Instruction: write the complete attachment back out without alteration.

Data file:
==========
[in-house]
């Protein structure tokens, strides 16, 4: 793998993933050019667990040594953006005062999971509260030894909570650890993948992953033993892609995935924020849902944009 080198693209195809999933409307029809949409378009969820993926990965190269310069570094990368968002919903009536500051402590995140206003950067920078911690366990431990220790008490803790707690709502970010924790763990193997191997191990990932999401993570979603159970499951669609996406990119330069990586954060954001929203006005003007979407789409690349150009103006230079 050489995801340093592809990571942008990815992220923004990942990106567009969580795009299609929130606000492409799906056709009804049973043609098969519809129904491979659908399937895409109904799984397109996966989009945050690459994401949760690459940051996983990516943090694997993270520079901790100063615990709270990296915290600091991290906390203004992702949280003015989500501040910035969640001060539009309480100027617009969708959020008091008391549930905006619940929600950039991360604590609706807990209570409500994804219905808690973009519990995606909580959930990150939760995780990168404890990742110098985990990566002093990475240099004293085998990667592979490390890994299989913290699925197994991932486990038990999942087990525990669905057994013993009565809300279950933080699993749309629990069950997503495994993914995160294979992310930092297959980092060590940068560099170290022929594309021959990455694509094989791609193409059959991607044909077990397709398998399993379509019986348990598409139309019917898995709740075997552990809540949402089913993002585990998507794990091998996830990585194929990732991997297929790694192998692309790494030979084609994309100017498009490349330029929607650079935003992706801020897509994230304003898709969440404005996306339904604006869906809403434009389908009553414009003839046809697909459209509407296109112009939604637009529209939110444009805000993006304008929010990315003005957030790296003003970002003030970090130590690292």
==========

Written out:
[in-house]
């Protein structure tokens, strides 16, 4: 793998993933050019667990040594953006005062999971509260030894909570650890993948992953033993892609995935924020849902944009 080198693209195809999933409307029809949409378009969820993926990965190269310069570094990368968002919903009536500051402590995140206003950067920078911690366990431990220790008490803790707690709502970010924790763990193997191997191990990932999401993570979603159970499951669609996406990119330069990586954060954001929203006005003007979407789409690349150009103006230079 050489995801340093592809990571942008990815992220923004990942990106567009969580795009299609929130606000492409799906056709009804049973043609098969519809129904491979659908399937895409109904799984397109996966989009945050690459994401949760690459940051996983990516943090694997993270520079901790100063615990709270990296915290600091991290906390203004992702949280003015989500501040910035969640001060539009309480100027617009969708959020008091008391549930905006619940929600950039991360604590609706807990209570409500994804219905808690973009519990995606909580959930990150939760995780990168404890990742110098985990990566002093990475240099004293085998990667592979490390890994299989913290699925197994991932486990038990999942087990525990669905057994013993009565809300279950933080699993749309629990069950997503495994993914995160294979992310930092297959980092060590940068560099170290022929594309021959990455694509094989791609193409059959991607044909077990397709398998399993379509019986348990598409139309019917898995709740075997552990809540949402089913993002585990998507794990091998996830990585194929990732991997297929790694192998692309790494030979084609994309100017498009490349330029929607650079935003992706801020897509994230304003898709969440404005996306339904604006869906809403434009389908009553414009003839046809697909459209509407296109112009939604637009529209939110444009805000993006304008929010990315003005957030790296003003970002003030970090130590690292």